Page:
Research Says Single Moms Do Less Chores and Sleep More Than Married Moms
The life of single mothers can be challenging, but the stereotype that they never have enough time should be long forgotten. Sociologists Joanna Pepin, Liana Sayer, and Lynne Casper performed some research based on a data collected from more than 23,000 married and single American moms with children under the age of 13. The study shows how different the lives of these mothers can be depending on their marital status — it can affect things like leisure, sleep, and the amount of housework they have to do.
Bright Sight wants to share the most interesting conclusions of this research with you.
Single moms get more sleep and spend more time relaxing.
Married women were actually those who spent the least amount of time relaxing and sleeping compared with divorced, cohabiting, and never-married moms, according to the study. Researchers say this may be because partnered mothers often feel pressure to prioritize housework over their own rest.
Never-married moms spent about 4 hours doing leisure activities, while married women clocked in at 3 hours 23 minutes.
Married moms increase housework to meet social expectations.
Married women feel that they need to do more housework, in part, to meet expectations about the “appropriate” behavior for a wife and mother who’s willing to take care of home-cooked meals and wash clothes.
According to a study, never-married and divorced participants spent about a half-hour less per day, than married moms, doing housework.
For moms, it’s better when someone else, other than their husband, helps with household chores.
Mothers who have never been married, as well as divorced ones, were more likely to live with a parent, relative, or other adult. This may be the reason why single moms spent less time on chores around the house. On the other hand, living with a male partner was associated with women spending a greater time on housework.
Sociologists concluded: it’s not just another pair of hands that matters, but “to whom those hands belong.” It seems that when it’s not a husband who helps with cleaning, moms are willing to divide labor more effectively. In this case, they don’t feel like they were expected to take care of all of the family’s domestic life.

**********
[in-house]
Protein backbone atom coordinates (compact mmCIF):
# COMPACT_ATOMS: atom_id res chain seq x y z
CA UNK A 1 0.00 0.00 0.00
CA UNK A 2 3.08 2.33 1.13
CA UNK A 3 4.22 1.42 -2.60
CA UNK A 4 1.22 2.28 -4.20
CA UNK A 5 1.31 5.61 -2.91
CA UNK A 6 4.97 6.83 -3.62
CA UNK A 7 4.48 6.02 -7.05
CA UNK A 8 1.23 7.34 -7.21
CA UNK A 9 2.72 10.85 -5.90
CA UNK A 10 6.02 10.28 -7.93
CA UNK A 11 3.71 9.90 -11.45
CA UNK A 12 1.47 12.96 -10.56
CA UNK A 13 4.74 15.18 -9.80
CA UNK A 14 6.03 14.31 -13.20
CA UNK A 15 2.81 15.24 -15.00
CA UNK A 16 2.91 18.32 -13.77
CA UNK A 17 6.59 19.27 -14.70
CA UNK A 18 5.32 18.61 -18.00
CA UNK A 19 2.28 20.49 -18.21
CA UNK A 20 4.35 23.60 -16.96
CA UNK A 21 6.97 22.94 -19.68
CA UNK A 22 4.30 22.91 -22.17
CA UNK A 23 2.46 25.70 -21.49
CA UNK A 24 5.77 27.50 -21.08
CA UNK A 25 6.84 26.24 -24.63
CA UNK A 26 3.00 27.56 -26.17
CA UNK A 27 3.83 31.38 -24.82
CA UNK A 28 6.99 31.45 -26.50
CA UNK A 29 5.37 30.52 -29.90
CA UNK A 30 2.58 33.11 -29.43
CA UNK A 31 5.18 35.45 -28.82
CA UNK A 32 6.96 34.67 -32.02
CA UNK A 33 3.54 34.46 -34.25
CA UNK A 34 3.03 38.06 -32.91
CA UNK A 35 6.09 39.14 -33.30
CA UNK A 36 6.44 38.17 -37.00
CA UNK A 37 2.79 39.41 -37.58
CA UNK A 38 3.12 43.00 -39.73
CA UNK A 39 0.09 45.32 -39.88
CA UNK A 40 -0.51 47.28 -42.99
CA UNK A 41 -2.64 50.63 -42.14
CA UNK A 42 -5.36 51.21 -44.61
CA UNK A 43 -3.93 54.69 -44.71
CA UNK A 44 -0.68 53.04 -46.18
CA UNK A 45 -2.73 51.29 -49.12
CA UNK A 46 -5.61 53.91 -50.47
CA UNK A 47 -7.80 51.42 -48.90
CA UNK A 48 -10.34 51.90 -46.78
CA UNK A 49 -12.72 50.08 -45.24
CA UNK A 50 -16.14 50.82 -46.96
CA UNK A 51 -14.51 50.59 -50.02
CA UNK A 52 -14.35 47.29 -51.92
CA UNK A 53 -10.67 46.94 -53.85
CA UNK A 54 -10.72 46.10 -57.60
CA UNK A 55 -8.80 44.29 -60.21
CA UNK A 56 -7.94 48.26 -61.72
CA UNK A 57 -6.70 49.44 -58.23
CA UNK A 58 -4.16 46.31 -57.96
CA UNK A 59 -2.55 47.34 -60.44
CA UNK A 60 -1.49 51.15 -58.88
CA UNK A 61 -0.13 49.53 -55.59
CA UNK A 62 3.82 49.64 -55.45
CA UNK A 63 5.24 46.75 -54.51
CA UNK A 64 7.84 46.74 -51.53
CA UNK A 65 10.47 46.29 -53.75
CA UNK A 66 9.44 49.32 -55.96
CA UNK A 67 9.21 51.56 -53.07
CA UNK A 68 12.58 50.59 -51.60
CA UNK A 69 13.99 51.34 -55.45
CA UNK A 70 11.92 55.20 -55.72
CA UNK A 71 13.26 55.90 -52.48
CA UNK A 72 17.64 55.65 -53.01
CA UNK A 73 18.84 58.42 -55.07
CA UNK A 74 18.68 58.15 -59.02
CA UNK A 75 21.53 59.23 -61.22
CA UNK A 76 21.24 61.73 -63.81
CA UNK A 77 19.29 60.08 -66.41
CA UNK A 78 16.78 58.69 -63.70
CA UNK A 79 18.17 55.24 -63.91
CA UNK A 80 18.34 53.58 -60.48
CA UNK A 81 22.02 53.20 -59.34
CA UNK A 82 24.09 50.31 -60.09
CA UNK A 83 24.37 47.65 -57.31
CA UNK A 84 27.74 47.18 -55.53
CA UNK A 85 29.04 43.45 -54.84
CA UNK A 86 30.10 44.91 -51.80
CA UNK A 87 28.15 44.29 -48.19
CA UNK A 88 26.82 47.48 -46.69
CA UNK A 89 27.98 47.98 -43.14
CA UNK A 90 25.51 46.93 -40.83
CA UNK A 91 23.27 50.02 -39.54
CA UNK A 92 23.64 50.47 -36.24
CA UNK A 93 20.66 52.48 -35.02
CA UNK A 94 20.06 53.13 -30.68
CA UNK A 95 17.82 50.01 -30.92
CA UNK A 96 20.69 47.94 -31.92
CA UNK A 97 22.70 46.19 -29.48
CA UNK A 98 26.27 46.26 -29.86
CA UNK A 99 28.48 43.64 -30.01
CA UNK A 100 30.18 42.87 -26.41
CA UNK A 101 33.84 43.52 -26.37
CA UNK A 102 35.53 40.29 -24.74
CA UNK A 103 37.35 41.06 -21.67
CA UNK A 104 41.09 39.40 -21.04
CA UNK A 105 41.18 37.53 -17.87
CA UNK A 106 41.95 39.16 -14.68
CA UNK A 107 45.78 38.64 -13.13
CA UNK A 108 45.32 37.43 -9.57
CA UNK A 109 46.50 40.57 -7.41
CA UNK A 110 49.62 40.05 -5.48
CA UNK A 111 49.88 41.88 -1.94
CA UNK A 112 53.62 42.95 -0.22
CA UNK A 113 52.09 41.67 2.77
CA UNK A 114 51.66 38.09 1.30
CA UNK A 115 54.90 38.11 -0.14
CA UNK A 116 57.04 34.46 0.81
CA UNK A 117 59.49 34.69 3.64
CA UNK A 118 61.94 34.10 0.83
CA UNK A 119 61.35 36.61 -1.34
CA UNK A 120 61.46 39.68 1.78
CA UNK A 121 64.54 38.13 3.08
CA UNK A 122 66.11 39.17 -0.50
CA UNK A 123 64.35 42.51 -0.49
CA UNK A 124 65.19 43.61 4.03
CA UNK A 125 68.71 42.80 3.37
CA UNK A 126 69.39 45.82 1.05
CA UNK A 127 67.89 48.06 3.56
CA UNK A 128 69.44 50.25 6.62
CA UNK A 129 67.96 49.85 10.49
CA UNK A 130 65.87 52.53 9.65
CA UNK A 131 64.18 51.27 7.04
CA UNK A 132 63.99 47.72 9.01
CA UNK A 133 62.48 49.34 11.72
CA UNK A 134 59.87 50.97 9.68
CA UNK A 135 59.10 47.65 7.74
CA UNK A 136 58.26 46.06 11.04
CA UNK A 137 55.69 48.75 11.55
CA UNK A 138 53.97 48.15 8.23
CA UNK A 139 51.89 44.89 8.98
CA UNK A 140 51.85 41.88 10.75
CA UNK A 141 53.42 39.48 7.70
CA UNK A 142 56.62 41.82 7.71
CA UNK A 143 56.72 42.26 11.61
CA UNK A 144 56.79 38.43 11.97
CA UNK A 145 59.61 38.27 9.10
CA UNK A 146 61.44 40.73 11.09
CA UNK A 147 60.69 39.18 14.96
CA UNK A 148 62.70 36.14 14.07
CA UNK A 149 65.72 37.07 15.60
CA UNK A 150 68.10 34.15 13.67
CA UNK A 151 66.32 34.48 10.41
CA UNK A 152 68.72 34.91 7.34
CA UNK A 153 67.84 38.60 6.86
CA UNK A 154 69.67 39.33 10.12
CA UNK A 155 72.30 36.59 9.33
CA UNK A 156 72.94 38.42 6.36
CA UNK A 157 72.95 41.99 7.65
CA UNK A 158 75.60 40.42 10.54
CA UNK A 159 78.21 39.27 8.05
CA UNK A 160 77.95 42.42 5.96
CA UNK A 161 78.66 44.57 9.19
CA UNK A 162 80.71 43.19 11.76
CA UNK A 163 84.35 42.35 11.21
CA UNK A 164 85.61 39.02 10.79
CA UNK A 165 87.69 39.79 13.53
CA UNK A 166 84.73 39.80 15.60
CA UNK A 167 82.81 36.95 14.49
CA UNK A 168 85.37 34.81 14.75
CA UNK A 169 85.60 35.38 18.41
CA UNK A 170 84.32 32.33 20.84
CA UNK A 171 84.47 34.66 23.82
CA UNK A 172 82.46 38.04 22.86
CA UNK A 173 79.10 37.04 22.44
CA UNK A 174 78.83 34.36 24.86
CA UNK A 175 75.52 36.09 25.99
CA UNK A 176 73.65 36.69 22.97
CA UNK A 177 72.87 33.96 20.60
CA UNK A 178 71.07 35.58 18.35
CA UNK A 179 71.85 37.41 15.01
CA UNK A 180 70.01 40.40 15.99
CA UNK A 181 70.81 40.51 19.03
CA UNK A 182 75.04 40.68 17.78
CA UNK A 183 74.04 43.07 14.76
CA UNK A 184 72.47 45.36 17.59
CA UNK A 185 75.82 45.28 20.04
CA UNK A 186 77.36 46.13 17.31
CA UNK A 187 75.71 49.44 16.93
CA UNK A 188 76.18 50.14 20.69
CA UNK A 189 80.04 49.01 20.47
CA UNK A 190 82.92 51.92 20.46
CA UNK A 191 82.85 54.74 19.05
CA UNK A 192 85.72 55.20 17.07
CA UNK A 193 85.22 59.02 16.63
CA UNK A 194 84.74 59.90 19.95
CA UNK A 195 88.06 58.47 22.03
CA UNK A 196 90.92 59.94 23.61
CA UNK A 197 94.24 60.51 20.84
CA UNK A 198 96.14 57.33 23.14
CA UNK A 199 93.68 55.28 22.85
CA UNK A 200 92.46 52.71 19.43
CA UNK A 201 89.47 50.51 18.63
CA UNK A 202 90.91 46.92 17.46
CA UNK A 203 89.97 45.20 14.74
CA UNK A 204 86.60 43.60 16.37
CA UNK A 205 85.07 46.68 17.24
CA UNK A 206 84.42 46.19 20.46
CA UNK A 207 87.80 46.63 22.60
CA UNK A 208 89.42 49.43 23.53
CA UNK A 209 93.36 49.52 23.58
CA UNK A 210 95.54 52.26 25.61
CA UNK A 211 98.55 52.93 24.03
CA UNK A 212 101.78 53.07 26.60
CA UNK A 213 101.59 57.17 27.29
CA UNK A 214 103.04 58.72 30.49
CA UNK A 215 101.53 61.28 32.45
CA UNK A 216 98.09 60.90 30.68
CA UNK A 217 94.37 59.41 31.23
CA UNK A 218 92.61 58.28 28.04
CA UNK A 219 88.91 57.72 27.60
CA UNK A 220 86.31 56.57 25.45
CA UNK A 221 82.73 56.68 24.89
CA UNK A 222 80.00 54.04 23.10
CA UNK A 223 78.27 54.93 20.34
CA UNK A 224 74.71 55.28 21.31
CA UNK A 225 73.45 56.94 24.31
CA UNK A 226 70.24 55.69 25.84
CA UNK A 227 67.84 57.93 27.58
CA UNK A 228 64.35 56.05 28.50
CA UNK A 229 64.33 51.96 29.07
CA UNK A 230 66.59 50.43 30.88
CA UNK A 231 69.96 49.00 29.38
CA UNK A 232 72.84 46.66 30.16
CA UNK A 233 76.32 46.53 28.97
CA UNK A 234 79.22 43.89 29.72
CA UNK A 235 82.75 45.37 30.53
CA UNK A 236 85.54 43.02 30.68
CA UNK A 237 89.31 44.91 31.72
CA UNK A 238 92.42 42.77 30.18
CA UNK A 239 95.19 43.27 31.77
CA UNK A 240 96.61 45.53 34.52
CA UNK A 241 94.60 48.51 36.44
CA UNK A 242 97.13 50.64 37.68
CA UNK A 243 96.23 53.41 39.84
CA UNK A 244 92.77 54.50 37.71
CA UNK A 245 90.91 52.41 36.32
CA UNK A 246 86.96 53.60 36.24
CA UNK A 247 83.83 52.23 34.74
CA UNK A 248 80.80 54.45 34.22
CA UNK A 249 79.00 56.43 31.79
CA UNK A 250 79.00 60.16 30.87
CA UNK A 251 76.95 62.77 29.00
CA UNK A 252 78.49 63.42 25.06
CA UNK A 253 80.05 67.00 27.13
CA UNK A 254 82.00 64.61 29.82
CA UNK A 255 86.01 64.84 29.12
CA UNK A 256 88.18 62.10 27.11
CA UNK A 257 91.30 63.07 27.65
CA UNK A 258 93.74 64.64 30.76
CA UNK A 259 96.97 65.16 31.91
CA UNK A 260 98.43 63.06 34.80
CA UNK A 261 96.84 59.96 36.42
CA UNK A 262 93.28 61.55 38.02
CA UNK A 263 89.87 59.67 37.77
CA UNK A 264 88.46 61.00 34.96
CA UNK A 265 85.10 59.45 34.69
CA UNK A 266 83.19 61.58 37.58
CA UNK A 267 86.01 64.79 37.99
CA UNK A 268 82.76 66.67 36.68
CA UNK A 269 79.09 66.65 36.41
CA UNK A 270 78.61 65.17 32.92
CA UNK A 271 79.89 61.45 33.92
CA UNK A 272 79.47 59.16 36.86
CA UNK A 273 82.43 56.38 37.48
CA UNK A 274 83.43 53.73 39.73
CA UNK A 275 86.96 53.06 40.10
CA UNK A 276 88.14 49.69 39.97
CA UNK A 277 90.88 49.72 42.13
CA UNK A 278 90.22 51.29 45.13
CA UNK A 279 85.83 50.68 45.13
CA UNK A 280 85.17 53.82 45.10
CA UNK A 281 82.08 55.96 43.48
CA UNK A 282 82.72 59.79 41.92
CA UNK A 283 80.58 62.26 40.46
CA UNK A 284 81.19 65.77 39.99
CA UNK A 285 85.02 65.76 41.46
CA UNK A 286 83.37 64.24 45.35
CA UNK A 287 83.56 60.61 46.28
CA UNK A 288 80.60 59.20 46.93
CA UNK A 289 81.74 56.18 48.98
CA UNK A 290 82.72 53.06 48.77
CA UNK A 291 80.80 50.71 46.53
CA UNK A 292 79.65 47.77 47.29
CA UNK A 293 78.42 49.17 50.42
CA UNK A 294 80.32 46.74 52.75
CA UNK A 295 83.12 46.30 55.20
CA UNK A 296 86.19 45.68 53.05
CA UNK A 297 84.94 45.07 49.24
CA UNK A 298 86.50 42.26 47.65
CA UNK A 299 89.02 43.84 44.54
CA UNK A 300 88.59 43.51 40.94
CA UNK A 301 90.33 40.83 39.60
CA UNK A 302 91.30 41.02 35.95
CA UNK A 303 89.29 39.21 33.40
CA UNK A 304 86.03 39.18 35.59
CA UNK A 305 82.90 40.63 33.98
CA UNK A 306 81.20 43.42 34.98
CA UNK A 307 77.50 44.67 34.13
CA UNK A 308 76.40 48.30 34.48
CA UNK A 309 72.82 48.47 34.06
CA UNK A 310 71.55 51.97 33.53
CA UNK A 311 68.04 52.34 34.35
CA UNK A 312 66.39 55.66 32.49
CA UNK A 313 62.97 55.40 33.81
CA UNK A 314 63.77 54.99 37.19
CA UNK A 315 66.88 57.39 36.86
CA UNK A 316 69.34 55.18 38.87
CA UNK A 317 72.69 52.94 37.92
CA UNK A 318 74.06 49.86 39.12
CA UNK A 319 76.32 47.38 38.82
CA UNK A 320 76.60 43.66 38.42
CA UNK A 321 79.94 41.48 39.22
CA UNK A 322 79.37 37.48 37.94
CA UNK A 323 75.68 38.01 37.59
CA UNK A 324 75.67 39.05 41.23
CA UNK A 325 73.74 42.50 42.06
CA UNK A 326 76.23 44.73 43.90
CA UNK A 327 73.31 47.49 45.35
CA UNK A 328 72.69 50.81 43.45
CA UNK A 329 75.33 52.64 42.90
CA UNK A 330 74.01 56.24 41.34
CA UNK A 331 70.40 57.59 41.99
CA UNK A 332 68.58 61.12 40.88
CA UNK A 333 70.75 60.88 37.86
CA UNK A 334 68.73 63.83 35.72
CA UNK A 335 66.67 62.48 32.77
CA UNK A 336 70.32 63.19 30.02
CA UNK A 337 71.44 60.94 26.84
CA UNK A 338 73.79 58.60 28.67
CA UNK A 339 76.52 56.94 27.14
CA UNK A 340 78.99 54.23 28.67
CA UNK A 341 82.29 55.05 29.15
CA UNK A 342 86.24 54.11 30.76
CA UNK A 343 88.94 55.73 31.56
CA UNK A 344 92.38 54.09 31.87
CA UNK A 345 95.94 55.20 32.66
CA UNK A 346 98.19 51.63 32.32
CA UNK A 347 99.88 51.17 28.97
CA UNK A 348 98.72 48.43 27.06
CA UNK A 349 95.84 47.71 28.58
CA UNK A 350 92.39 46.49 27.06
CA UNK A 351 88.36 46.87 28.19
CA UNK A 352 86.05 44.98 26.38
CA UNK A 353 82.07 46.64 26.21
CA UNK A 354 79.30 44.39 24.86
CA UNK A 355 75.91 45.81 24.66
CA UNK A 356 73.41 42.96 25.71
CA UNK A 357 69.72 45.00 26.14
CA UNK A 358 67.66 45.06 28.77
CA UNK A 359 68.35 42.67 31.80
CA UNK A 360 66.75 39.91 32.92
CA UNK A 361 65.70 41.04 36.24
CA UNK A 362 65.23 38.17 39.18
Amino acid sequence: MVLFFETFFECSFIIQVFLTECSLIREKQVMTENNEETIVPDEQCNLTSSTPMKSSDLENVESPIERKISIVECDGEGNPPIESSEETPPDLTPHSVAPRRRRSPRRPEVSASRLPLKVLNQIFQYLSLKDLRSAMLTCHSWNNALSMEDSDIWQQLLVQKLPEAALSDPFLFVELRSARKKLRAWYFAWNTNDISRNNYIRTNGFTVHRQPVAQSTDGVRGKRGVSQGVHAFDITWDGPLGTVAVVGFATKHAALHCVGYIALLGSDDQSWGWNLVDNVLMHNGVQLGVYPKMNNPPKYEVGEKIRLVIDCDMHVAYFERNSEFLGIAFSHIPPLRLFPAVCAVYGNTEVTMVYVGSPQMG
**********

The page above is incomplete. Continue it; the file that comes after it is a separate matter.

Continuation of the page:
Single moms spend their free time less actively and watch more TV.
Though single women often had more time for leisure than their married counterparts, they spent more of it on sedentary activities. And it’s television that was preferred over other entertainment: never-married moms watched TV alone about 30 minutes more per day than married ones. By the way, the free time of married mothers turned out to be the most active, compared with other participants.
Although researchers want to remind us that single moms often do work on tiring jobs and have lower schedule flexibility. This fact could affect the connection between marital status and sedentary leisure: for activities like watching TV, you don’t have to coordinate your schedule with other people – no wonder it seems more convenient for busy moms.
Single and married moms spend equal time on childcare.
This point actually unites married and single women, rather than showing how different their lives are. All mothers, whether married, divorced, or never-married, were willing to protect time for childcare “from the encroachment of other time demands,” sociologists said.
Most of the women reported an average of one hour and 24 minutes of childcare on the diary day (researchers examined moms’ 24-hour time-use diaries).
What do you think is the most crucial difference between the lives of single and married moms? Is it possible to be a good mother and still have enough time for your own leisure and rest? Share your opinion in the comment section.
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